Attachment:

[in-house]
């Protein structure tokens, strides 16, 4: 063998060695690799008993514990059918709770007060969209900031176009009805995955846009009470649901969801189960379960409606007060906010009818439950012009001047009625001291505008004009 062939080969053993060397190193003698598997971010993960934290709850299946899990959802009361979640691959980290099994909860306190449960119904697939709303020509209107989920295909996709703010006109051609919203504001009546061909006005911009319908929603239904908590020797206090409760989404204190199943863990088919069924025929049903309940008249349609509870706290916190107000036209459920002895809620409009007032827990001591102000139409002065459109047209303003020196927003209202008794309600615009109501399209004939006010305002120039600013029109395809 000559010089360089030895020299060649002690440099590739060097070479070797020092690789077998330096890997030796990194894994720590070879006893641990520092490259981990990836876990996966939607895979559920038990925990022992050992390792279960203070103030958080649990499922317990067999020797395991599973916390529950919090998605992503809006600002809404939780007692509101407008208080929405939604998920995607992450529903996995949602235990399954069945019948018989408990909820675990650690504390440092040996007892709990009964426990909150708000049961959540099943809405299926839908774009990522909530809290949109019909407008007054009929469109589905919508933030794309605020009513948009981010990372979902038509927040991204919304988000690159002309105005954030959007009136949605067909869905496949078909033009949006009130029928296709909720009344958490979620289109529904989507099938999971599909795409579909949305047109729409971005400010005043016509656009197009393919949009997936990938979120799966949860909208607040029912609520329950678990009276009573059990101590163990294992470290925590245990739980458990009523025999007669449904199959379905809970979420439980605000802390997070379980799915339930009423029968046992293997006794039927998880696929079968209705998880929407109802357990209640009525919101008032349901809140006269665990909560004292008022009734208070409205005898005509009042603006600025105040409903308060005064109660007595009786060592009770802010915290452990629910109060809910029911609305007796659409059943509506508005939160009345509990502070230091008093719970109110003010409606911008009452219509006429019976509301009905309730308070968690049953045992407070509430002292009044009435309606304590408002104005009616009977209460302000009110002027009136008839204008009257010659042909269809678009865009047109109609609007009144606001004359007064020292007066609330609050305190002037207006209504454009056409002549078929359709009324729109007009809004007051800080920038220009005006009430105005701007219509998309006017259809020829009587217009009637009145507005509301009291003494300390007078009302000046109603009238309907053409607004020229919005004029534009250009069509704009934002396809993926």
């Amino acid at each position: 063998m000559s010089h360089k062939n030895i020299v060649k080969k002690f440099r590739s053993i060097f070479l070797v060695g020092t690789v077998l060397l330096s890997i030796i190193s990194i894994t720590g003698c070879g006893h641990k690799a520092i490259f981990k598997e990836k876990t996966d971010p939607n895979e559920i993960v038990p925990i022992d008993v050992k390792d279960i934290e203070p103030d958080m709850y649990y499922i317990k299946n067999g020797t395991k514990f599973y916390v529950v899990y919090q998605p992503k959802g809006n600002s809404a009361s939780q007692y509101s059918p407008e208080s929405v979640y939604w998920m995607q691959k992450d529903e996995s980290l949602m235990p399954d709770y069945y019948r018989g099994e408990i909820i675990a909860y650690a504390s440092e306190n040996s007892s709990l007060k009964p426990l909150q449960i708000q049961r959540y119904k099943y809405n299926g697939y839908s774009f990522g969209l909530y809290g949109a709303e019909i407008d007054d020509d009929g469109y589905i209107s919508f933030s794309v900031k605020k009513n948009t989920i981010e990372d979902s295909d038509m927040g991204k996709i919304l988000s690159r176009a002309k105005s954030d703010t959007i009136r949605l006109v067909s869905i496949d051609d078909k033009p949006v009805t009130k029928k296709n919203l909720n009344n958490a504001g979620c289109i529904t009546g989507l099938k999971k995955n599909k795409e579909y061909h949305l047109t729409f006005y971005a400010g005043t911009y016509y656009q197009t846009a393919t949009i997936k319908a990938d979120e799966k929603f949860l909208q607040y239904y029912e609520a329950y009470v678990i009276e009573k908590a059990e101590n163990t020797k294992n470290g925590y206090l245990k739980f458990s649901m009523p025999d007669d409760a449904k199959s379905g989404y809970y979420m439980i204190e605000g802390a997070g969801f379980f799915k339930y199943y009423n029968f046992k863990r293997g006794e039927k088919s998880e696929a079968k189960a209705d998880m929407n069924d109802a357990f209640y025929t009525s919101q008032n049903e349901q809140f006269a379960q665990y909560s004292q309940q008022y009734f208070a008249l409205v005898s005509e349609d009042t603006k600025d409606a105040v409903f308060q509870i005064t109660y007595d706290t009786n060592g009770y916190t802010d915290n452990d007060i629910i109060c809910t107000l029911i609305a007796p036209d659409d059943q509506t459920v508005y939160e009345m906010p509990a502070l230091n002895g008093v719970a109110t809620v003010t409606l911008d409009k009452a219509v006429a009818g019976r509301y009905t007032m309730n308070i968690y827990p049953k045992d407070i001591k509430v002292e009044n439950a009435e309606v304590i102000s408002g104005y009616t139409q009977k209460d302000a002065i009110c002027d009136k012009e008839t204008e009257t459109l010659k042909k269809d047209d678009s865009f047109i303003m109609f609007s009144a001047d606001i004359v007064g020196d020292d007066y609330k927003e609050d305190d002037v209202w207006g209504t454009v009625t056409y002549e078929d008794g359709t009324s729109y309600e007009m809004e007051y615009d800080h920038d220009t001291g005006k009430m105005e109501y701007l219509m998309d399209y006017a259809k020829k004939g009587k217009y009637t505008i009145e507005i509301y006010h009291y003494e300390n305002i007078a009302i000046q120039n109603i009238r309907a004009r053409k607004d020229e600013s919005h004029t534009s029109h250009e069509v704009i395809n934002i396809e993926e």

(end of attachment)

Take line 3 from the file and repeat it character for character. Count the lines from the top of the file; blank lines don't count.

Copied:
């Amino acid at each position: 063998m000559s010089h360089k062939n030895i020299v060649k080969k002690f440099r590739s053993i060097f070479l070797v060695g020092t690789v077998l060397l330096s890997i030796i190193s990194i894994t720590g003698c070879g006893h641990k690799a520092i490259f981990k598997e990836k876990t996966d971010p939607n895979e559920i993960v038990p925990i022992d008993v050992k390792d279960i934290e203070p103030d958080m709850y649990y499922i317990k299946n067999g020797t395991k514990f599973y916390v529950v899990y919090q998605p992503k959802g809006n600002s809404a009361s939780q007692y509101s059918p407008e208080s929405v979640y939604w998920m995607q691959k992450d529903e996995s980290l949602m235990p399954d709770y069945y019948r018989g099994e408990i909820i675990a909860y650690a504390s440092e306190n040996s007892s709990l007060k009964p426990l909150q449960i708000q049961r959540y119904k099943y809405n299926g697939y839908s774009f990522g969209l909530y809290g949109a709303e019909i407008d007054d020509d009929g469109y589905i209107s919508f933030s794309v900031k605020k009513n948009t989920i981010e990372d979902s295909d038509m927040g991204k996709i919304l988000s690159r176009a002309k105005s954030d703010t959007i009136r949605l006109v067909s869905i496949d051609d078909k033009p949006v009805t009130k029928k296709n919203l909720n009344n958490a504001g979620c289109i529904t009546g989507l099938k999971k995955n599909k795409e579909y061909h949305l047109t729409f006005y971005a400010g005043t911009y016509y656009q197009t846009a393919t949009i997936k319908a990938d979120e799966k929603f949860l909208q607040y239904y029912e609520a329950y009470v678990i009276e009573k908590a059990e101590n163990t020797k294992n470290g925590y206090l245990k739980f458990s649901m009523p025999d007669d409760a449904k199959s379905g989404y809970y979420m439980i204190e605000g802390a997070g969801f379980f799915k339930y199943y009423n029968f046992k863990r293997g006794e039927k088919s998880e696929a079968k189960a209705d998880m929407n069924d109802a357990f209640y025929t009525s919101q008032n049903e349901q809140f006269a379960q665990y909560s004292q309940q008022y009734f208070a008249l409205v005898s005509e349609d009042t603006k600025d409606a105040v409903f308060q509870i005064t109660y007595d706290t009786n060592g009770y916190t802010d915290n452990d007060i629910i109060c809910t107000l029911i609305a007796p036209d659409d059943q509506t459920v508005y939160e009345m906010p509990a502070l230091n002895g008093v719970a109110t809620v003010t409606l911008d409009k009452a219509v006429a009818g019976r509301y009905t007032m309730n308070i968690y827990p049953k045992d407070i001591k509430v002292e009044n439950a009435e309606v304590i102000s408002g104005y009616t139409q009977k209460d302000a002065i009110c002027d009136k012009e008839t204008e009257t459109l010659k042909k269809d047209d678009s865009f047109i303003m109609f609007s009144a001047d606001i004359v007064g020196d020292d007066y609330k927003e609050d305190d002037v209202w207006g209504t454009v009625t056409y002549e078929d008794g359709t009324s729109y309600e007009m809004e007051y615009d800080h920038d220009t001291g005006k009430m105005e109501y701007l219509m998309d399209y006017a259809k020829k004939g009587k217009y009637t505008i009145e507005i509301y006010h009291y003494e300390n305002i007078a009302i000046q120039n109603i009238r309907a004009r053409k607004d020229e600013s919005h004029t534009s029109h250009e069509v704009i395809n934002i396809e993926e």